An algorithm for dynamically choosing
the best 12 notes from an extended meantone -
Part 1

by David C Keenan, 24-Mar-1995
last updated 1-Sep-2000

The problem

The 12 note equal tempered scale was a relatively recent compromise solution to a problem; that of having good harmonies while being able to modulate between keys. Modulation became unlimited, but the harmonies suffered, most notably the major and minor thirds (and their inversions the minor and major sixths). For more detail on this, see my Harmonic errors in equal tempered musical scales. We now have the possibility of a better solution, one which involves much less compromise of the harmonies. The solution is, retuning the instrument "on the fly".

The key to understanding the following algorithm is the chain of fifths.

    ... Gbb Dbb Abb Ebb Bbb 
Fb  Cb  Gb  Db  Ab  Eb  Bb 
F   C   G   D   A   E   B 
F#  C#  G#  D#  A#  E#  B# 
F## C## G## D## A## ...

The standard equal tempered scale considers this to be a closed cycle of 12 notes where G# is just another name for Ab etc. The cycle of 31 treats the 31 notes actually listed above as distinct but closes the cycle after 31 so that E## is just another name for Gbb etc. The cycle of 31 has much better thirds and minor thirds and the fifths are only very slightly worse. There are other suitable tunings for this chain of fifths that close after 50 notes or do not close at all. These are all called extended meantones. The algorithm could be used with any of these, but we will assume, below, the cycle of 31, also called 31 tone equal temperament (31-tET).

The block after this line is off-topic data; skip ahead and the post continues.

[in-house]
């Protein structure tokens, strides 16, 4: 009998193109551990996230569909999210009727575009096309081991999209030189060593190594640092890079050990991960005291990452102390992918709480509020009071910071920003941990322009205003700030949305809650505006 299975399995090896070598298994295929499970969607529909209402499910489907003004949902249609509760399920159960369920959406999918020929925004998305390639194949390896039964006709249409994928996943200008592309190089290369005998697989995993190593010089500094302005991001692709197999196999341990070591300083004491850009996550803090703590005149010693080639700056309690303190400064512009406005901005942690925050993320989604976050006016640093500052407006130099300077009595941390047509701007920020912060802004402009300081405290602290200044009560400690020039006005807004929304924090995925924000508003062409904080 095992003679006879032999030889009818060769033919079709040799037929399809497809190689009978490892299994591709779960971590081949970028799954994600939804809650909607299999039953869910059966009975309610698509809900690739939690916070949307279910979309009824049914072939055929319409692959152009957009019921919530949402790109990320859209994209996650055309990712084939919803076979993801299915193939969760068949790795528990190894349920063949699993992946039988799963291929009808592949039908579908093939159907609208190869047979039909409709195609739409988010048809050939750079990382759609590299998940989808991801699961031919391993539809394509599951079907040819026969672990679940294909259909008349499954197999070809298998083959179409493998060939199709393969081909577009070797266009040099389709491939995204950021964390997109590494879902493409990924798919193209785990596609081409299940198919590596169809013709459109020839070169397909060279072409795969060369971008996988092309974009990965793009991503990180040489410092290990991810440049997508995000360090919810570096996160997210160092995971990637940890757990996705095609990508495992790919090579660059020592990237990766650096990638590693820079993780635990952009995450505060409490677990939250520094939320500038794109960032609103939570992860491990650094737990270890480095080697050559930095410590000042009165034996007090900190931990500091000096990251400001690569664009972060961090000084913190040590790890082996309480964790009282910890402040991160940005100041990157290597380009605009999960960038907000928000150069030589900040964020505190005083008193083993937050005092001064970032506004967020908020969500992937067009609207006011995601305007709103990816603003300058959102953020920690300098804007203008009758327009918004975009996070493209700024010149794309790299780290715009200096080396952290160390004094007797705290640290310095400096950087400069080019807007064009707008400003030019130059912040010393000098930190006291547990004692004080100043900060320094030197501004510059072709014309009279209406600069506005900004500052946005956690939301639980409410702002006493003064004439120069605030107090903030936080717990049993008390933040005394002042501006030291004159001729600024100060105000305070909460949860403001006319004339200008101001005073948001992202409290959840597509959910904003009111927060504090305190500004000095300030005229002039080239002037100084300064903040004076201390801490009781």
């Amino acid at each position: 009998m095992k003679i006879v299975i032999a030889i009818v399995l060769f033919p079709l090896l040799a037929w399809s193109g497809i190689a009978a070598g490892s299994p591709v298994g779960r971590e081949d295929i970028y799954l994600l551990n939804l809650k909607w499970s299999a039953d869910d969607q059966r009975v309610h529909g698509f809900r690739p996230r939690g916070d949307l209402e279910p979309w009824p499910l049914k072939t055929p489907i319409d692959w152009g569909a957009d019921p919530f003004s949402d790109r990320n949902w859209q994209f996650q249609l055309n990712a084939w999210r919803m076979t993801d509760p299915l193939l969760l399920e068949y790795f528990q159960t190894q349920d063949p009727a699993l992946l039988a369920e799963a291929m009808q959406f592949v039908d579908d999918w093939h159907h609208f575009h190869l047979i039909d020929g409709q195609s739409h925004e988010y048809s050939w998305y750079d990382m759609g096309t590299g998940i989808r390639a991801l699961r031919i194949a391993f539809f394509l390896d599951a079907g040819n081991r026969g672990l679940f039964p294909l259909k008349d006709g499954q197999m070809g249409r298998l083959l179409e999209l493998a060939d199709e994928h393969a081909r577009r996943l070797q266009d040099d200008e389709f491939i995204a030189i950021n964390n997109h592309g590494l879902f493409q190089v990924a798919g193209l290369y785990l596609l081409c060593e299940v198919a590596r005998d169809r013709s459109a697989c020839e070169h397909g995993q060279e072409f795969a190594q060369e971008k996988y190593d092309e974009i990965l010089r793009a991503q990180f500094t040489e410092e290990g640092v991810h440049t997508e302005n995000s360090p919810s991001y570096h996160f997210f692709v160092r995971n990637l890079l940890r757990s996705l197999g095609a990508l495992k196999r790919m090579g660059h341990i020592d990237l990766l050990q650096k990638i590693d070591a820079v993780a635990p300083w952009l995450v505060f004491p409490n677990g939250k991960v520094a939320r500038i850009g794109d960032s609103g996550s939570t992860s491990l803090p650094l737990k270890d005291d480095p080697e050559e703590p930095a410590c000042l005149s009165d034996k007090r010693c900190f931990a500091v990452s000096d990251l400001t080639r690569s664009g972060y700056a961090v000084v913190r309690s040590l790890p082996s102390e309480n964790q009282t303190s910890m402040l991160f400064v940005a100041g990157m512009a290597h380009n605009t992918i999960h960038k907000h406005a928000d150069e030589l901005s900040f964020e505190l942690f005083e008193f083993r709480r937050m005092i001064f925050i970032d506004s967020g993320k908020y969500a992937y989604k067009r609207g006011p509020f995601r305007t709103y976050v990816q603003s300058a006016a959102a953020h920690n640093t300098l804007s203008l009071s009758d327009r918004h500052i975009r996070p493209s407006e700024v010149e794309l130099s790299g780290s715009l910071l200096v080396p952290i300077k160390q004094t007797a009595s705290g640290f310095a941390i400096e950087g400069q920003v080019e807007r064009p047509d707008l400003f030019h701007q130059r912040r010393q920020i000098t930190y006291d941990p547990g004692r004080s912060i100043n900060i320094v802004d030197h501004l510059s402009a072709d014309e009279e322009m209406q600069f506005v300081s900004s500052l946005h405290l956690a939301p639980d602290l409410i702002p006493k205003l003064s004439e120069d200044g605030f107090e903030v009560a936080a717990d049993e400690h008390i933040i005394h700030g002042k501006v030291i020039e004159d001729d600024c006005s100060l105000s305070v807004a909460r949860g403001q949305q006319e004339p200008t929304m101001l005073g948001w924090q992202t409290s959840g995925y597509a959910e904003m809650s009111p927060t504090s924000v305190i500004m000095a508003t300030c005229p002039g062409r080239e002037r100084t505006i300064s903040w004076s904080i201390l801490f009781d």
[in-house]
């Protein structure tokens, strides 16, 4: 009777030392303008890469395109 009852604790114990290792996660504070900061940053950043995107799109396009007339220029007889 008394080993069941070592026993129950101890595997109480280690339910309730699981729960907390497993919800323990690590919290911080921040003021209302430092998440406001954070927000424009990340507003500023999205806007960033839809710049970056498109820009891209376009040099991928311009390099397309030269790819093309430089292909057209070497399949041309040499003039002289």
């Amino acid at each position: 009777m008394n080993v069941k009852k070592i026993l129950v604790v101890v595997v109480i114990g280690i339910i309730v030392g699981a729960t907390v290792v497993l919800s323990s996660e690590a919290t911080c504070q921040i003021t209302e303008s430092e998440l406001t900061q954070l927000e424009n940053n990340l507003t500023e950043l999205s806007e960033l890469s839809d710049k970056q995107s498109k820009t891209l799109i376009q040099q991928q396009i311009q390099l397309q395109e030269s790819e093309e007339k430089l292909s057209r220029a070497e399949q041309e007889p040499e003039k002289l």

By choosing a fixed sub-sequence of 12 consecutive notes from the 31 above we can modulate between 6 major keys and 3 minor keys while obtaining much better third and minor third harmonies. This was the meantone system used for keyboard instruments for centuries, until composers (notably Bach) decided that the ability to modulate to widely different keys was more important than having good thirds. The disadvantage of a fixed meantone is that once the boundary of those nine keys is overstepped, the harmonies disappear like stepping off a cliff! When this occurred with the organs of Bach’s day it was referred to as a wolf. For example, choosing the 12 notes Eb thru G# is a good default choice (and the one used traditionally). It allows playing in the keys Bb F C G D A Gm Dm Am. But if for example we try to play a B major triad, we will have an Eb where we need a D# and discord results. Similarly if we try to play an Ab major triad we will get the C and Eb but the Ab will actually be a G#. Again, serious discord.